In an abstract in the Journal of the American College of Nutrition that appeared last year, 18 mice were injected with the bacteria Staphylococcus aureus. Three of the six mice that received oregano oil orally survived the infection, while two of the six mice that received the antibiotic vancomycin did. All six of the mice that received no treatment died within three days.

    The same researchers also tested oregano oil's effects on mice who had been injected with the yeast Candida albicans. In the study, published last year in the Journal of Molecular and Cellular Biochemistry, all six of the mice fed oregano oil survived more than 30 days with no sign of Candida infection, while all six mice that were fed just olive oil died within seven days.

    A small study published in Phytotherapy Research in 2000 examined the effects of oregano oil on n adults with the intestinal parasite Blastocystis hominis, which can cause diarrhea, anal itching, and weight loss. Participants took 600 mg of oregano oil daily for six weeks. Eight were completely free of the parasite, and the remaining three participants had a reduction in symptoms.

    How to Take It

    For an infection in your gastrointestinal tract (whether bacterial, fungal, or parasitic), take 0.3 ml of enteric-coated oregano oil capsules three times a day before meals, says Jennifer Brett, N.D., a naturopathic physician and chair of the botanical medicine department at the University of Bridgeport College of Naturopathic Medicine in Connecticut. The enteric coating ensures that the capsule won't release the oil before it reaches your intestines.

    To treat bacterial and fungal infections that occur in other parts of your body, place I drop of the pure oil under your tongue twice a day, suggests Brett.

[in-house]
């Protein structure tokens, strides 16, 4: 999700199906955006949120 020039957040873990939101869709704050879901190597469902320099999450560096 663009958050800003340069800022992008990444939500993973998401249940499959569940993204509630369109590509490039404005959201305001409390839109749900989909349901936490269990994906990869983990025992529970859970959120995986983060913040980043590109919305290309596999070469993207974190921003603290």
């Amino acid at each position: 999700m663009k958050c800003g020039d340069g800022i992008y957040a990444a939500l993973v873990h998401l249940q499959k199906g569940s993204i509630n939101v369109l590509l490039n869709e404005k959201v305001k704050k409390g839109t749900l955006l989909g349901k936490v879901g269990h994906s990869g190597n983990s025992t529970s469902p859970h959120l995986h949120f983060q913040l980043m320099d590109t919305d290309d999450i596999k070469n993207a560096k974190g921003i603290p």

For fungal infections on your skin and nails, dilute I teaspoon oregano oil in 2 teaspoons olive oil and apply with a cotton swab to the affected area up to three times a day, she says.

    Oregano oil is potent, so you should not exceed these doses. Also, discontinue use within three weeks, Brett advises.

    Caveats

    Oregano oil is safe for low-dose, short-term use. High doses cause headaches and nausea and may be toxic to the liver. Avoid it if you're pregnant.

    Health Claims

    Oregano oil (Origanum vulgare) contains natural compounds that combat bacterial, fungal, and parasitic infections. It can be used for ailments ranging from athlete's foot to food poisoning.  Contact a healthcare professional familiar with the use of Oregano Oil.


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    DISCLAIMER:  The information in this column, is NOT intended to diagnose and/or treat any health related issues and is provided solely for informational purposes only. Consult the appropriate healthcare professional before making any changes to your healthcare regime. Even what may seem like simple changes in the diet for example, can interact with, and alter, the efficiency of medications and/or the body's response to the medications. Many herbs and supplements exert powerful medicinal effects. Neither the author, nor the website designers, assume any responsibility for the reader's use or misuse of this information.